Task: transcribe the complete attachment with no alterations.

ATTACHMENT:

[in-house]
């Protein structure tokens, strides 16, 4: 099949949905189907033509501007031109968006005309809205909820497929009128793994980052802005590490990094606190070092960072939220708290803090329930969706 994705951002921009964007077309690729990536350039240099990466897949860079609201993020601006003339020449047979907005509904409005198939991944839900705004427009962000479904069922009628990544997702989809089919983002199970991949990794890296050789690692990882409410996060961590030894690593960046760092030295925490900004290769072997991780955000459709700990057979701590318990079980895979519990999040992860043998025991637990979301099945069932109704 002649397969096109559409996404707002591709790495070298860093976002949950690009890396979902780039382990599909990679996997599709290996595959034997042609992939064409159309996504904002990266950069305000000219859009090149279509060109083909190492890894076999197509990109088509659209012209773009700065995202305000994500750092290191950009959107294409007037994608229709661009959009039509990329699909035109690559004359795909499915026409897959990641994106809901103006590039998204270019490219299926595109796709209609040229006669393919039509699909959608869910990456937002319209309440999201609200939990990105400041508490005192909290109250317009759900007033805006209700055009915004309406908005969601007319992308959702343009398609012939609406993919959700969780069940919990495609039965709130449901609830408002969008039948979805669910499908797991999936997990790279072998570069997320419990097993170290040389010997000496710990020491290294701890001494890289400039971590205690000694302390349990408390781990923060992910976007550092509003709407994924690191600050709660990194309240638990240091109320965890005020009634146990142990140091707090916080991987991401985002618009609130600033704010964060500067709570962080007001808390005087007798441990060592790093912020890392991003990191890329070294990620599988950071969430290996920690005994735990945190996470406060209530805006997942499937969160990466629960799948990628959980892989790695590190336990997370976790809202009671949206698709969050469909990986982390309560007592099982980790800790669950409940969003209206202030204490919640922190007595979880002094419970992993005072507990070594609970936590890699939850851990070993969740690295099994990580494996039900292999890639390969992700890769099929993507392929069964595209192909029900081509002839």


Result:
[in-house]
């Protein structure tokens, strides 16, 4: 099949949905189907033509501007031109968006005309809205909820497929009128793994980052802005590490990094606190070092960072939220708290803090329930969706 994705951002921009964007077309690729990536350039240099990466897949860079609201993020601006003339020449047979907005509904409005198939991944839900705004427009962000479904069922009628990544997702989809089919983002199970991949990794890296050789690692990882409410996060961590030894690593960046760092030295925490900004290769072997991780955000459709700990057979701590318990079980895979519990999040992860043998025991637990979301099945069932109704 002649397969096109559409996404707002591709790495070298860093976002949950690009890396979902780039382990599909990679996997599709290996595959034997042609992939064409159309996504904002990266950069305000000219859009090149279509060109083909190492890894076999197509990109088509659209012209773009700065995202305000994500750092290191950009959107294409007037994608229709661009959009039509990329699909035109690559004359795909499915026409897959990641994106809901103006590039998204270019490219299926595109796709209609040229006669393919039509699909959608869910990456937002319209309440999201609200939990990105400041508490005192909290109250317009759900007033805006209700055009915004309406908005969601007319992308959702343009398609012939609406993919959700969780069940919990495609039965709130449901609830408002969008039948979805669910499908797991999936997990790279072998570069997320419990097993170290040389010997000496710990020491290294701890001494890289400039971590205690000694302390349990408390781990923060992910976007550092509003709407994924690191600050709660990194309240638990240091109320965890005020009634146990142990140091707090916080991987991401985002618009609130600033704010964060500067709570962080007001808390005087007798441990060592790093912020890392991003990191890329070294990620599988950071969430290996920690005994735990945190996470406060209530805006997942499937969160990466629960799948990628959980892989790695590190336990997370976790809202009671949206698709969050469909990986982390309560007592099982980790800790669950409940969003209206202030204490919640922190007595979880002094419970992993005072507990070594609970936590890699939850851990070993969740690295099994990580494996039900292999890639390969992700890769099929993507392929069964595209192909029900081509002839």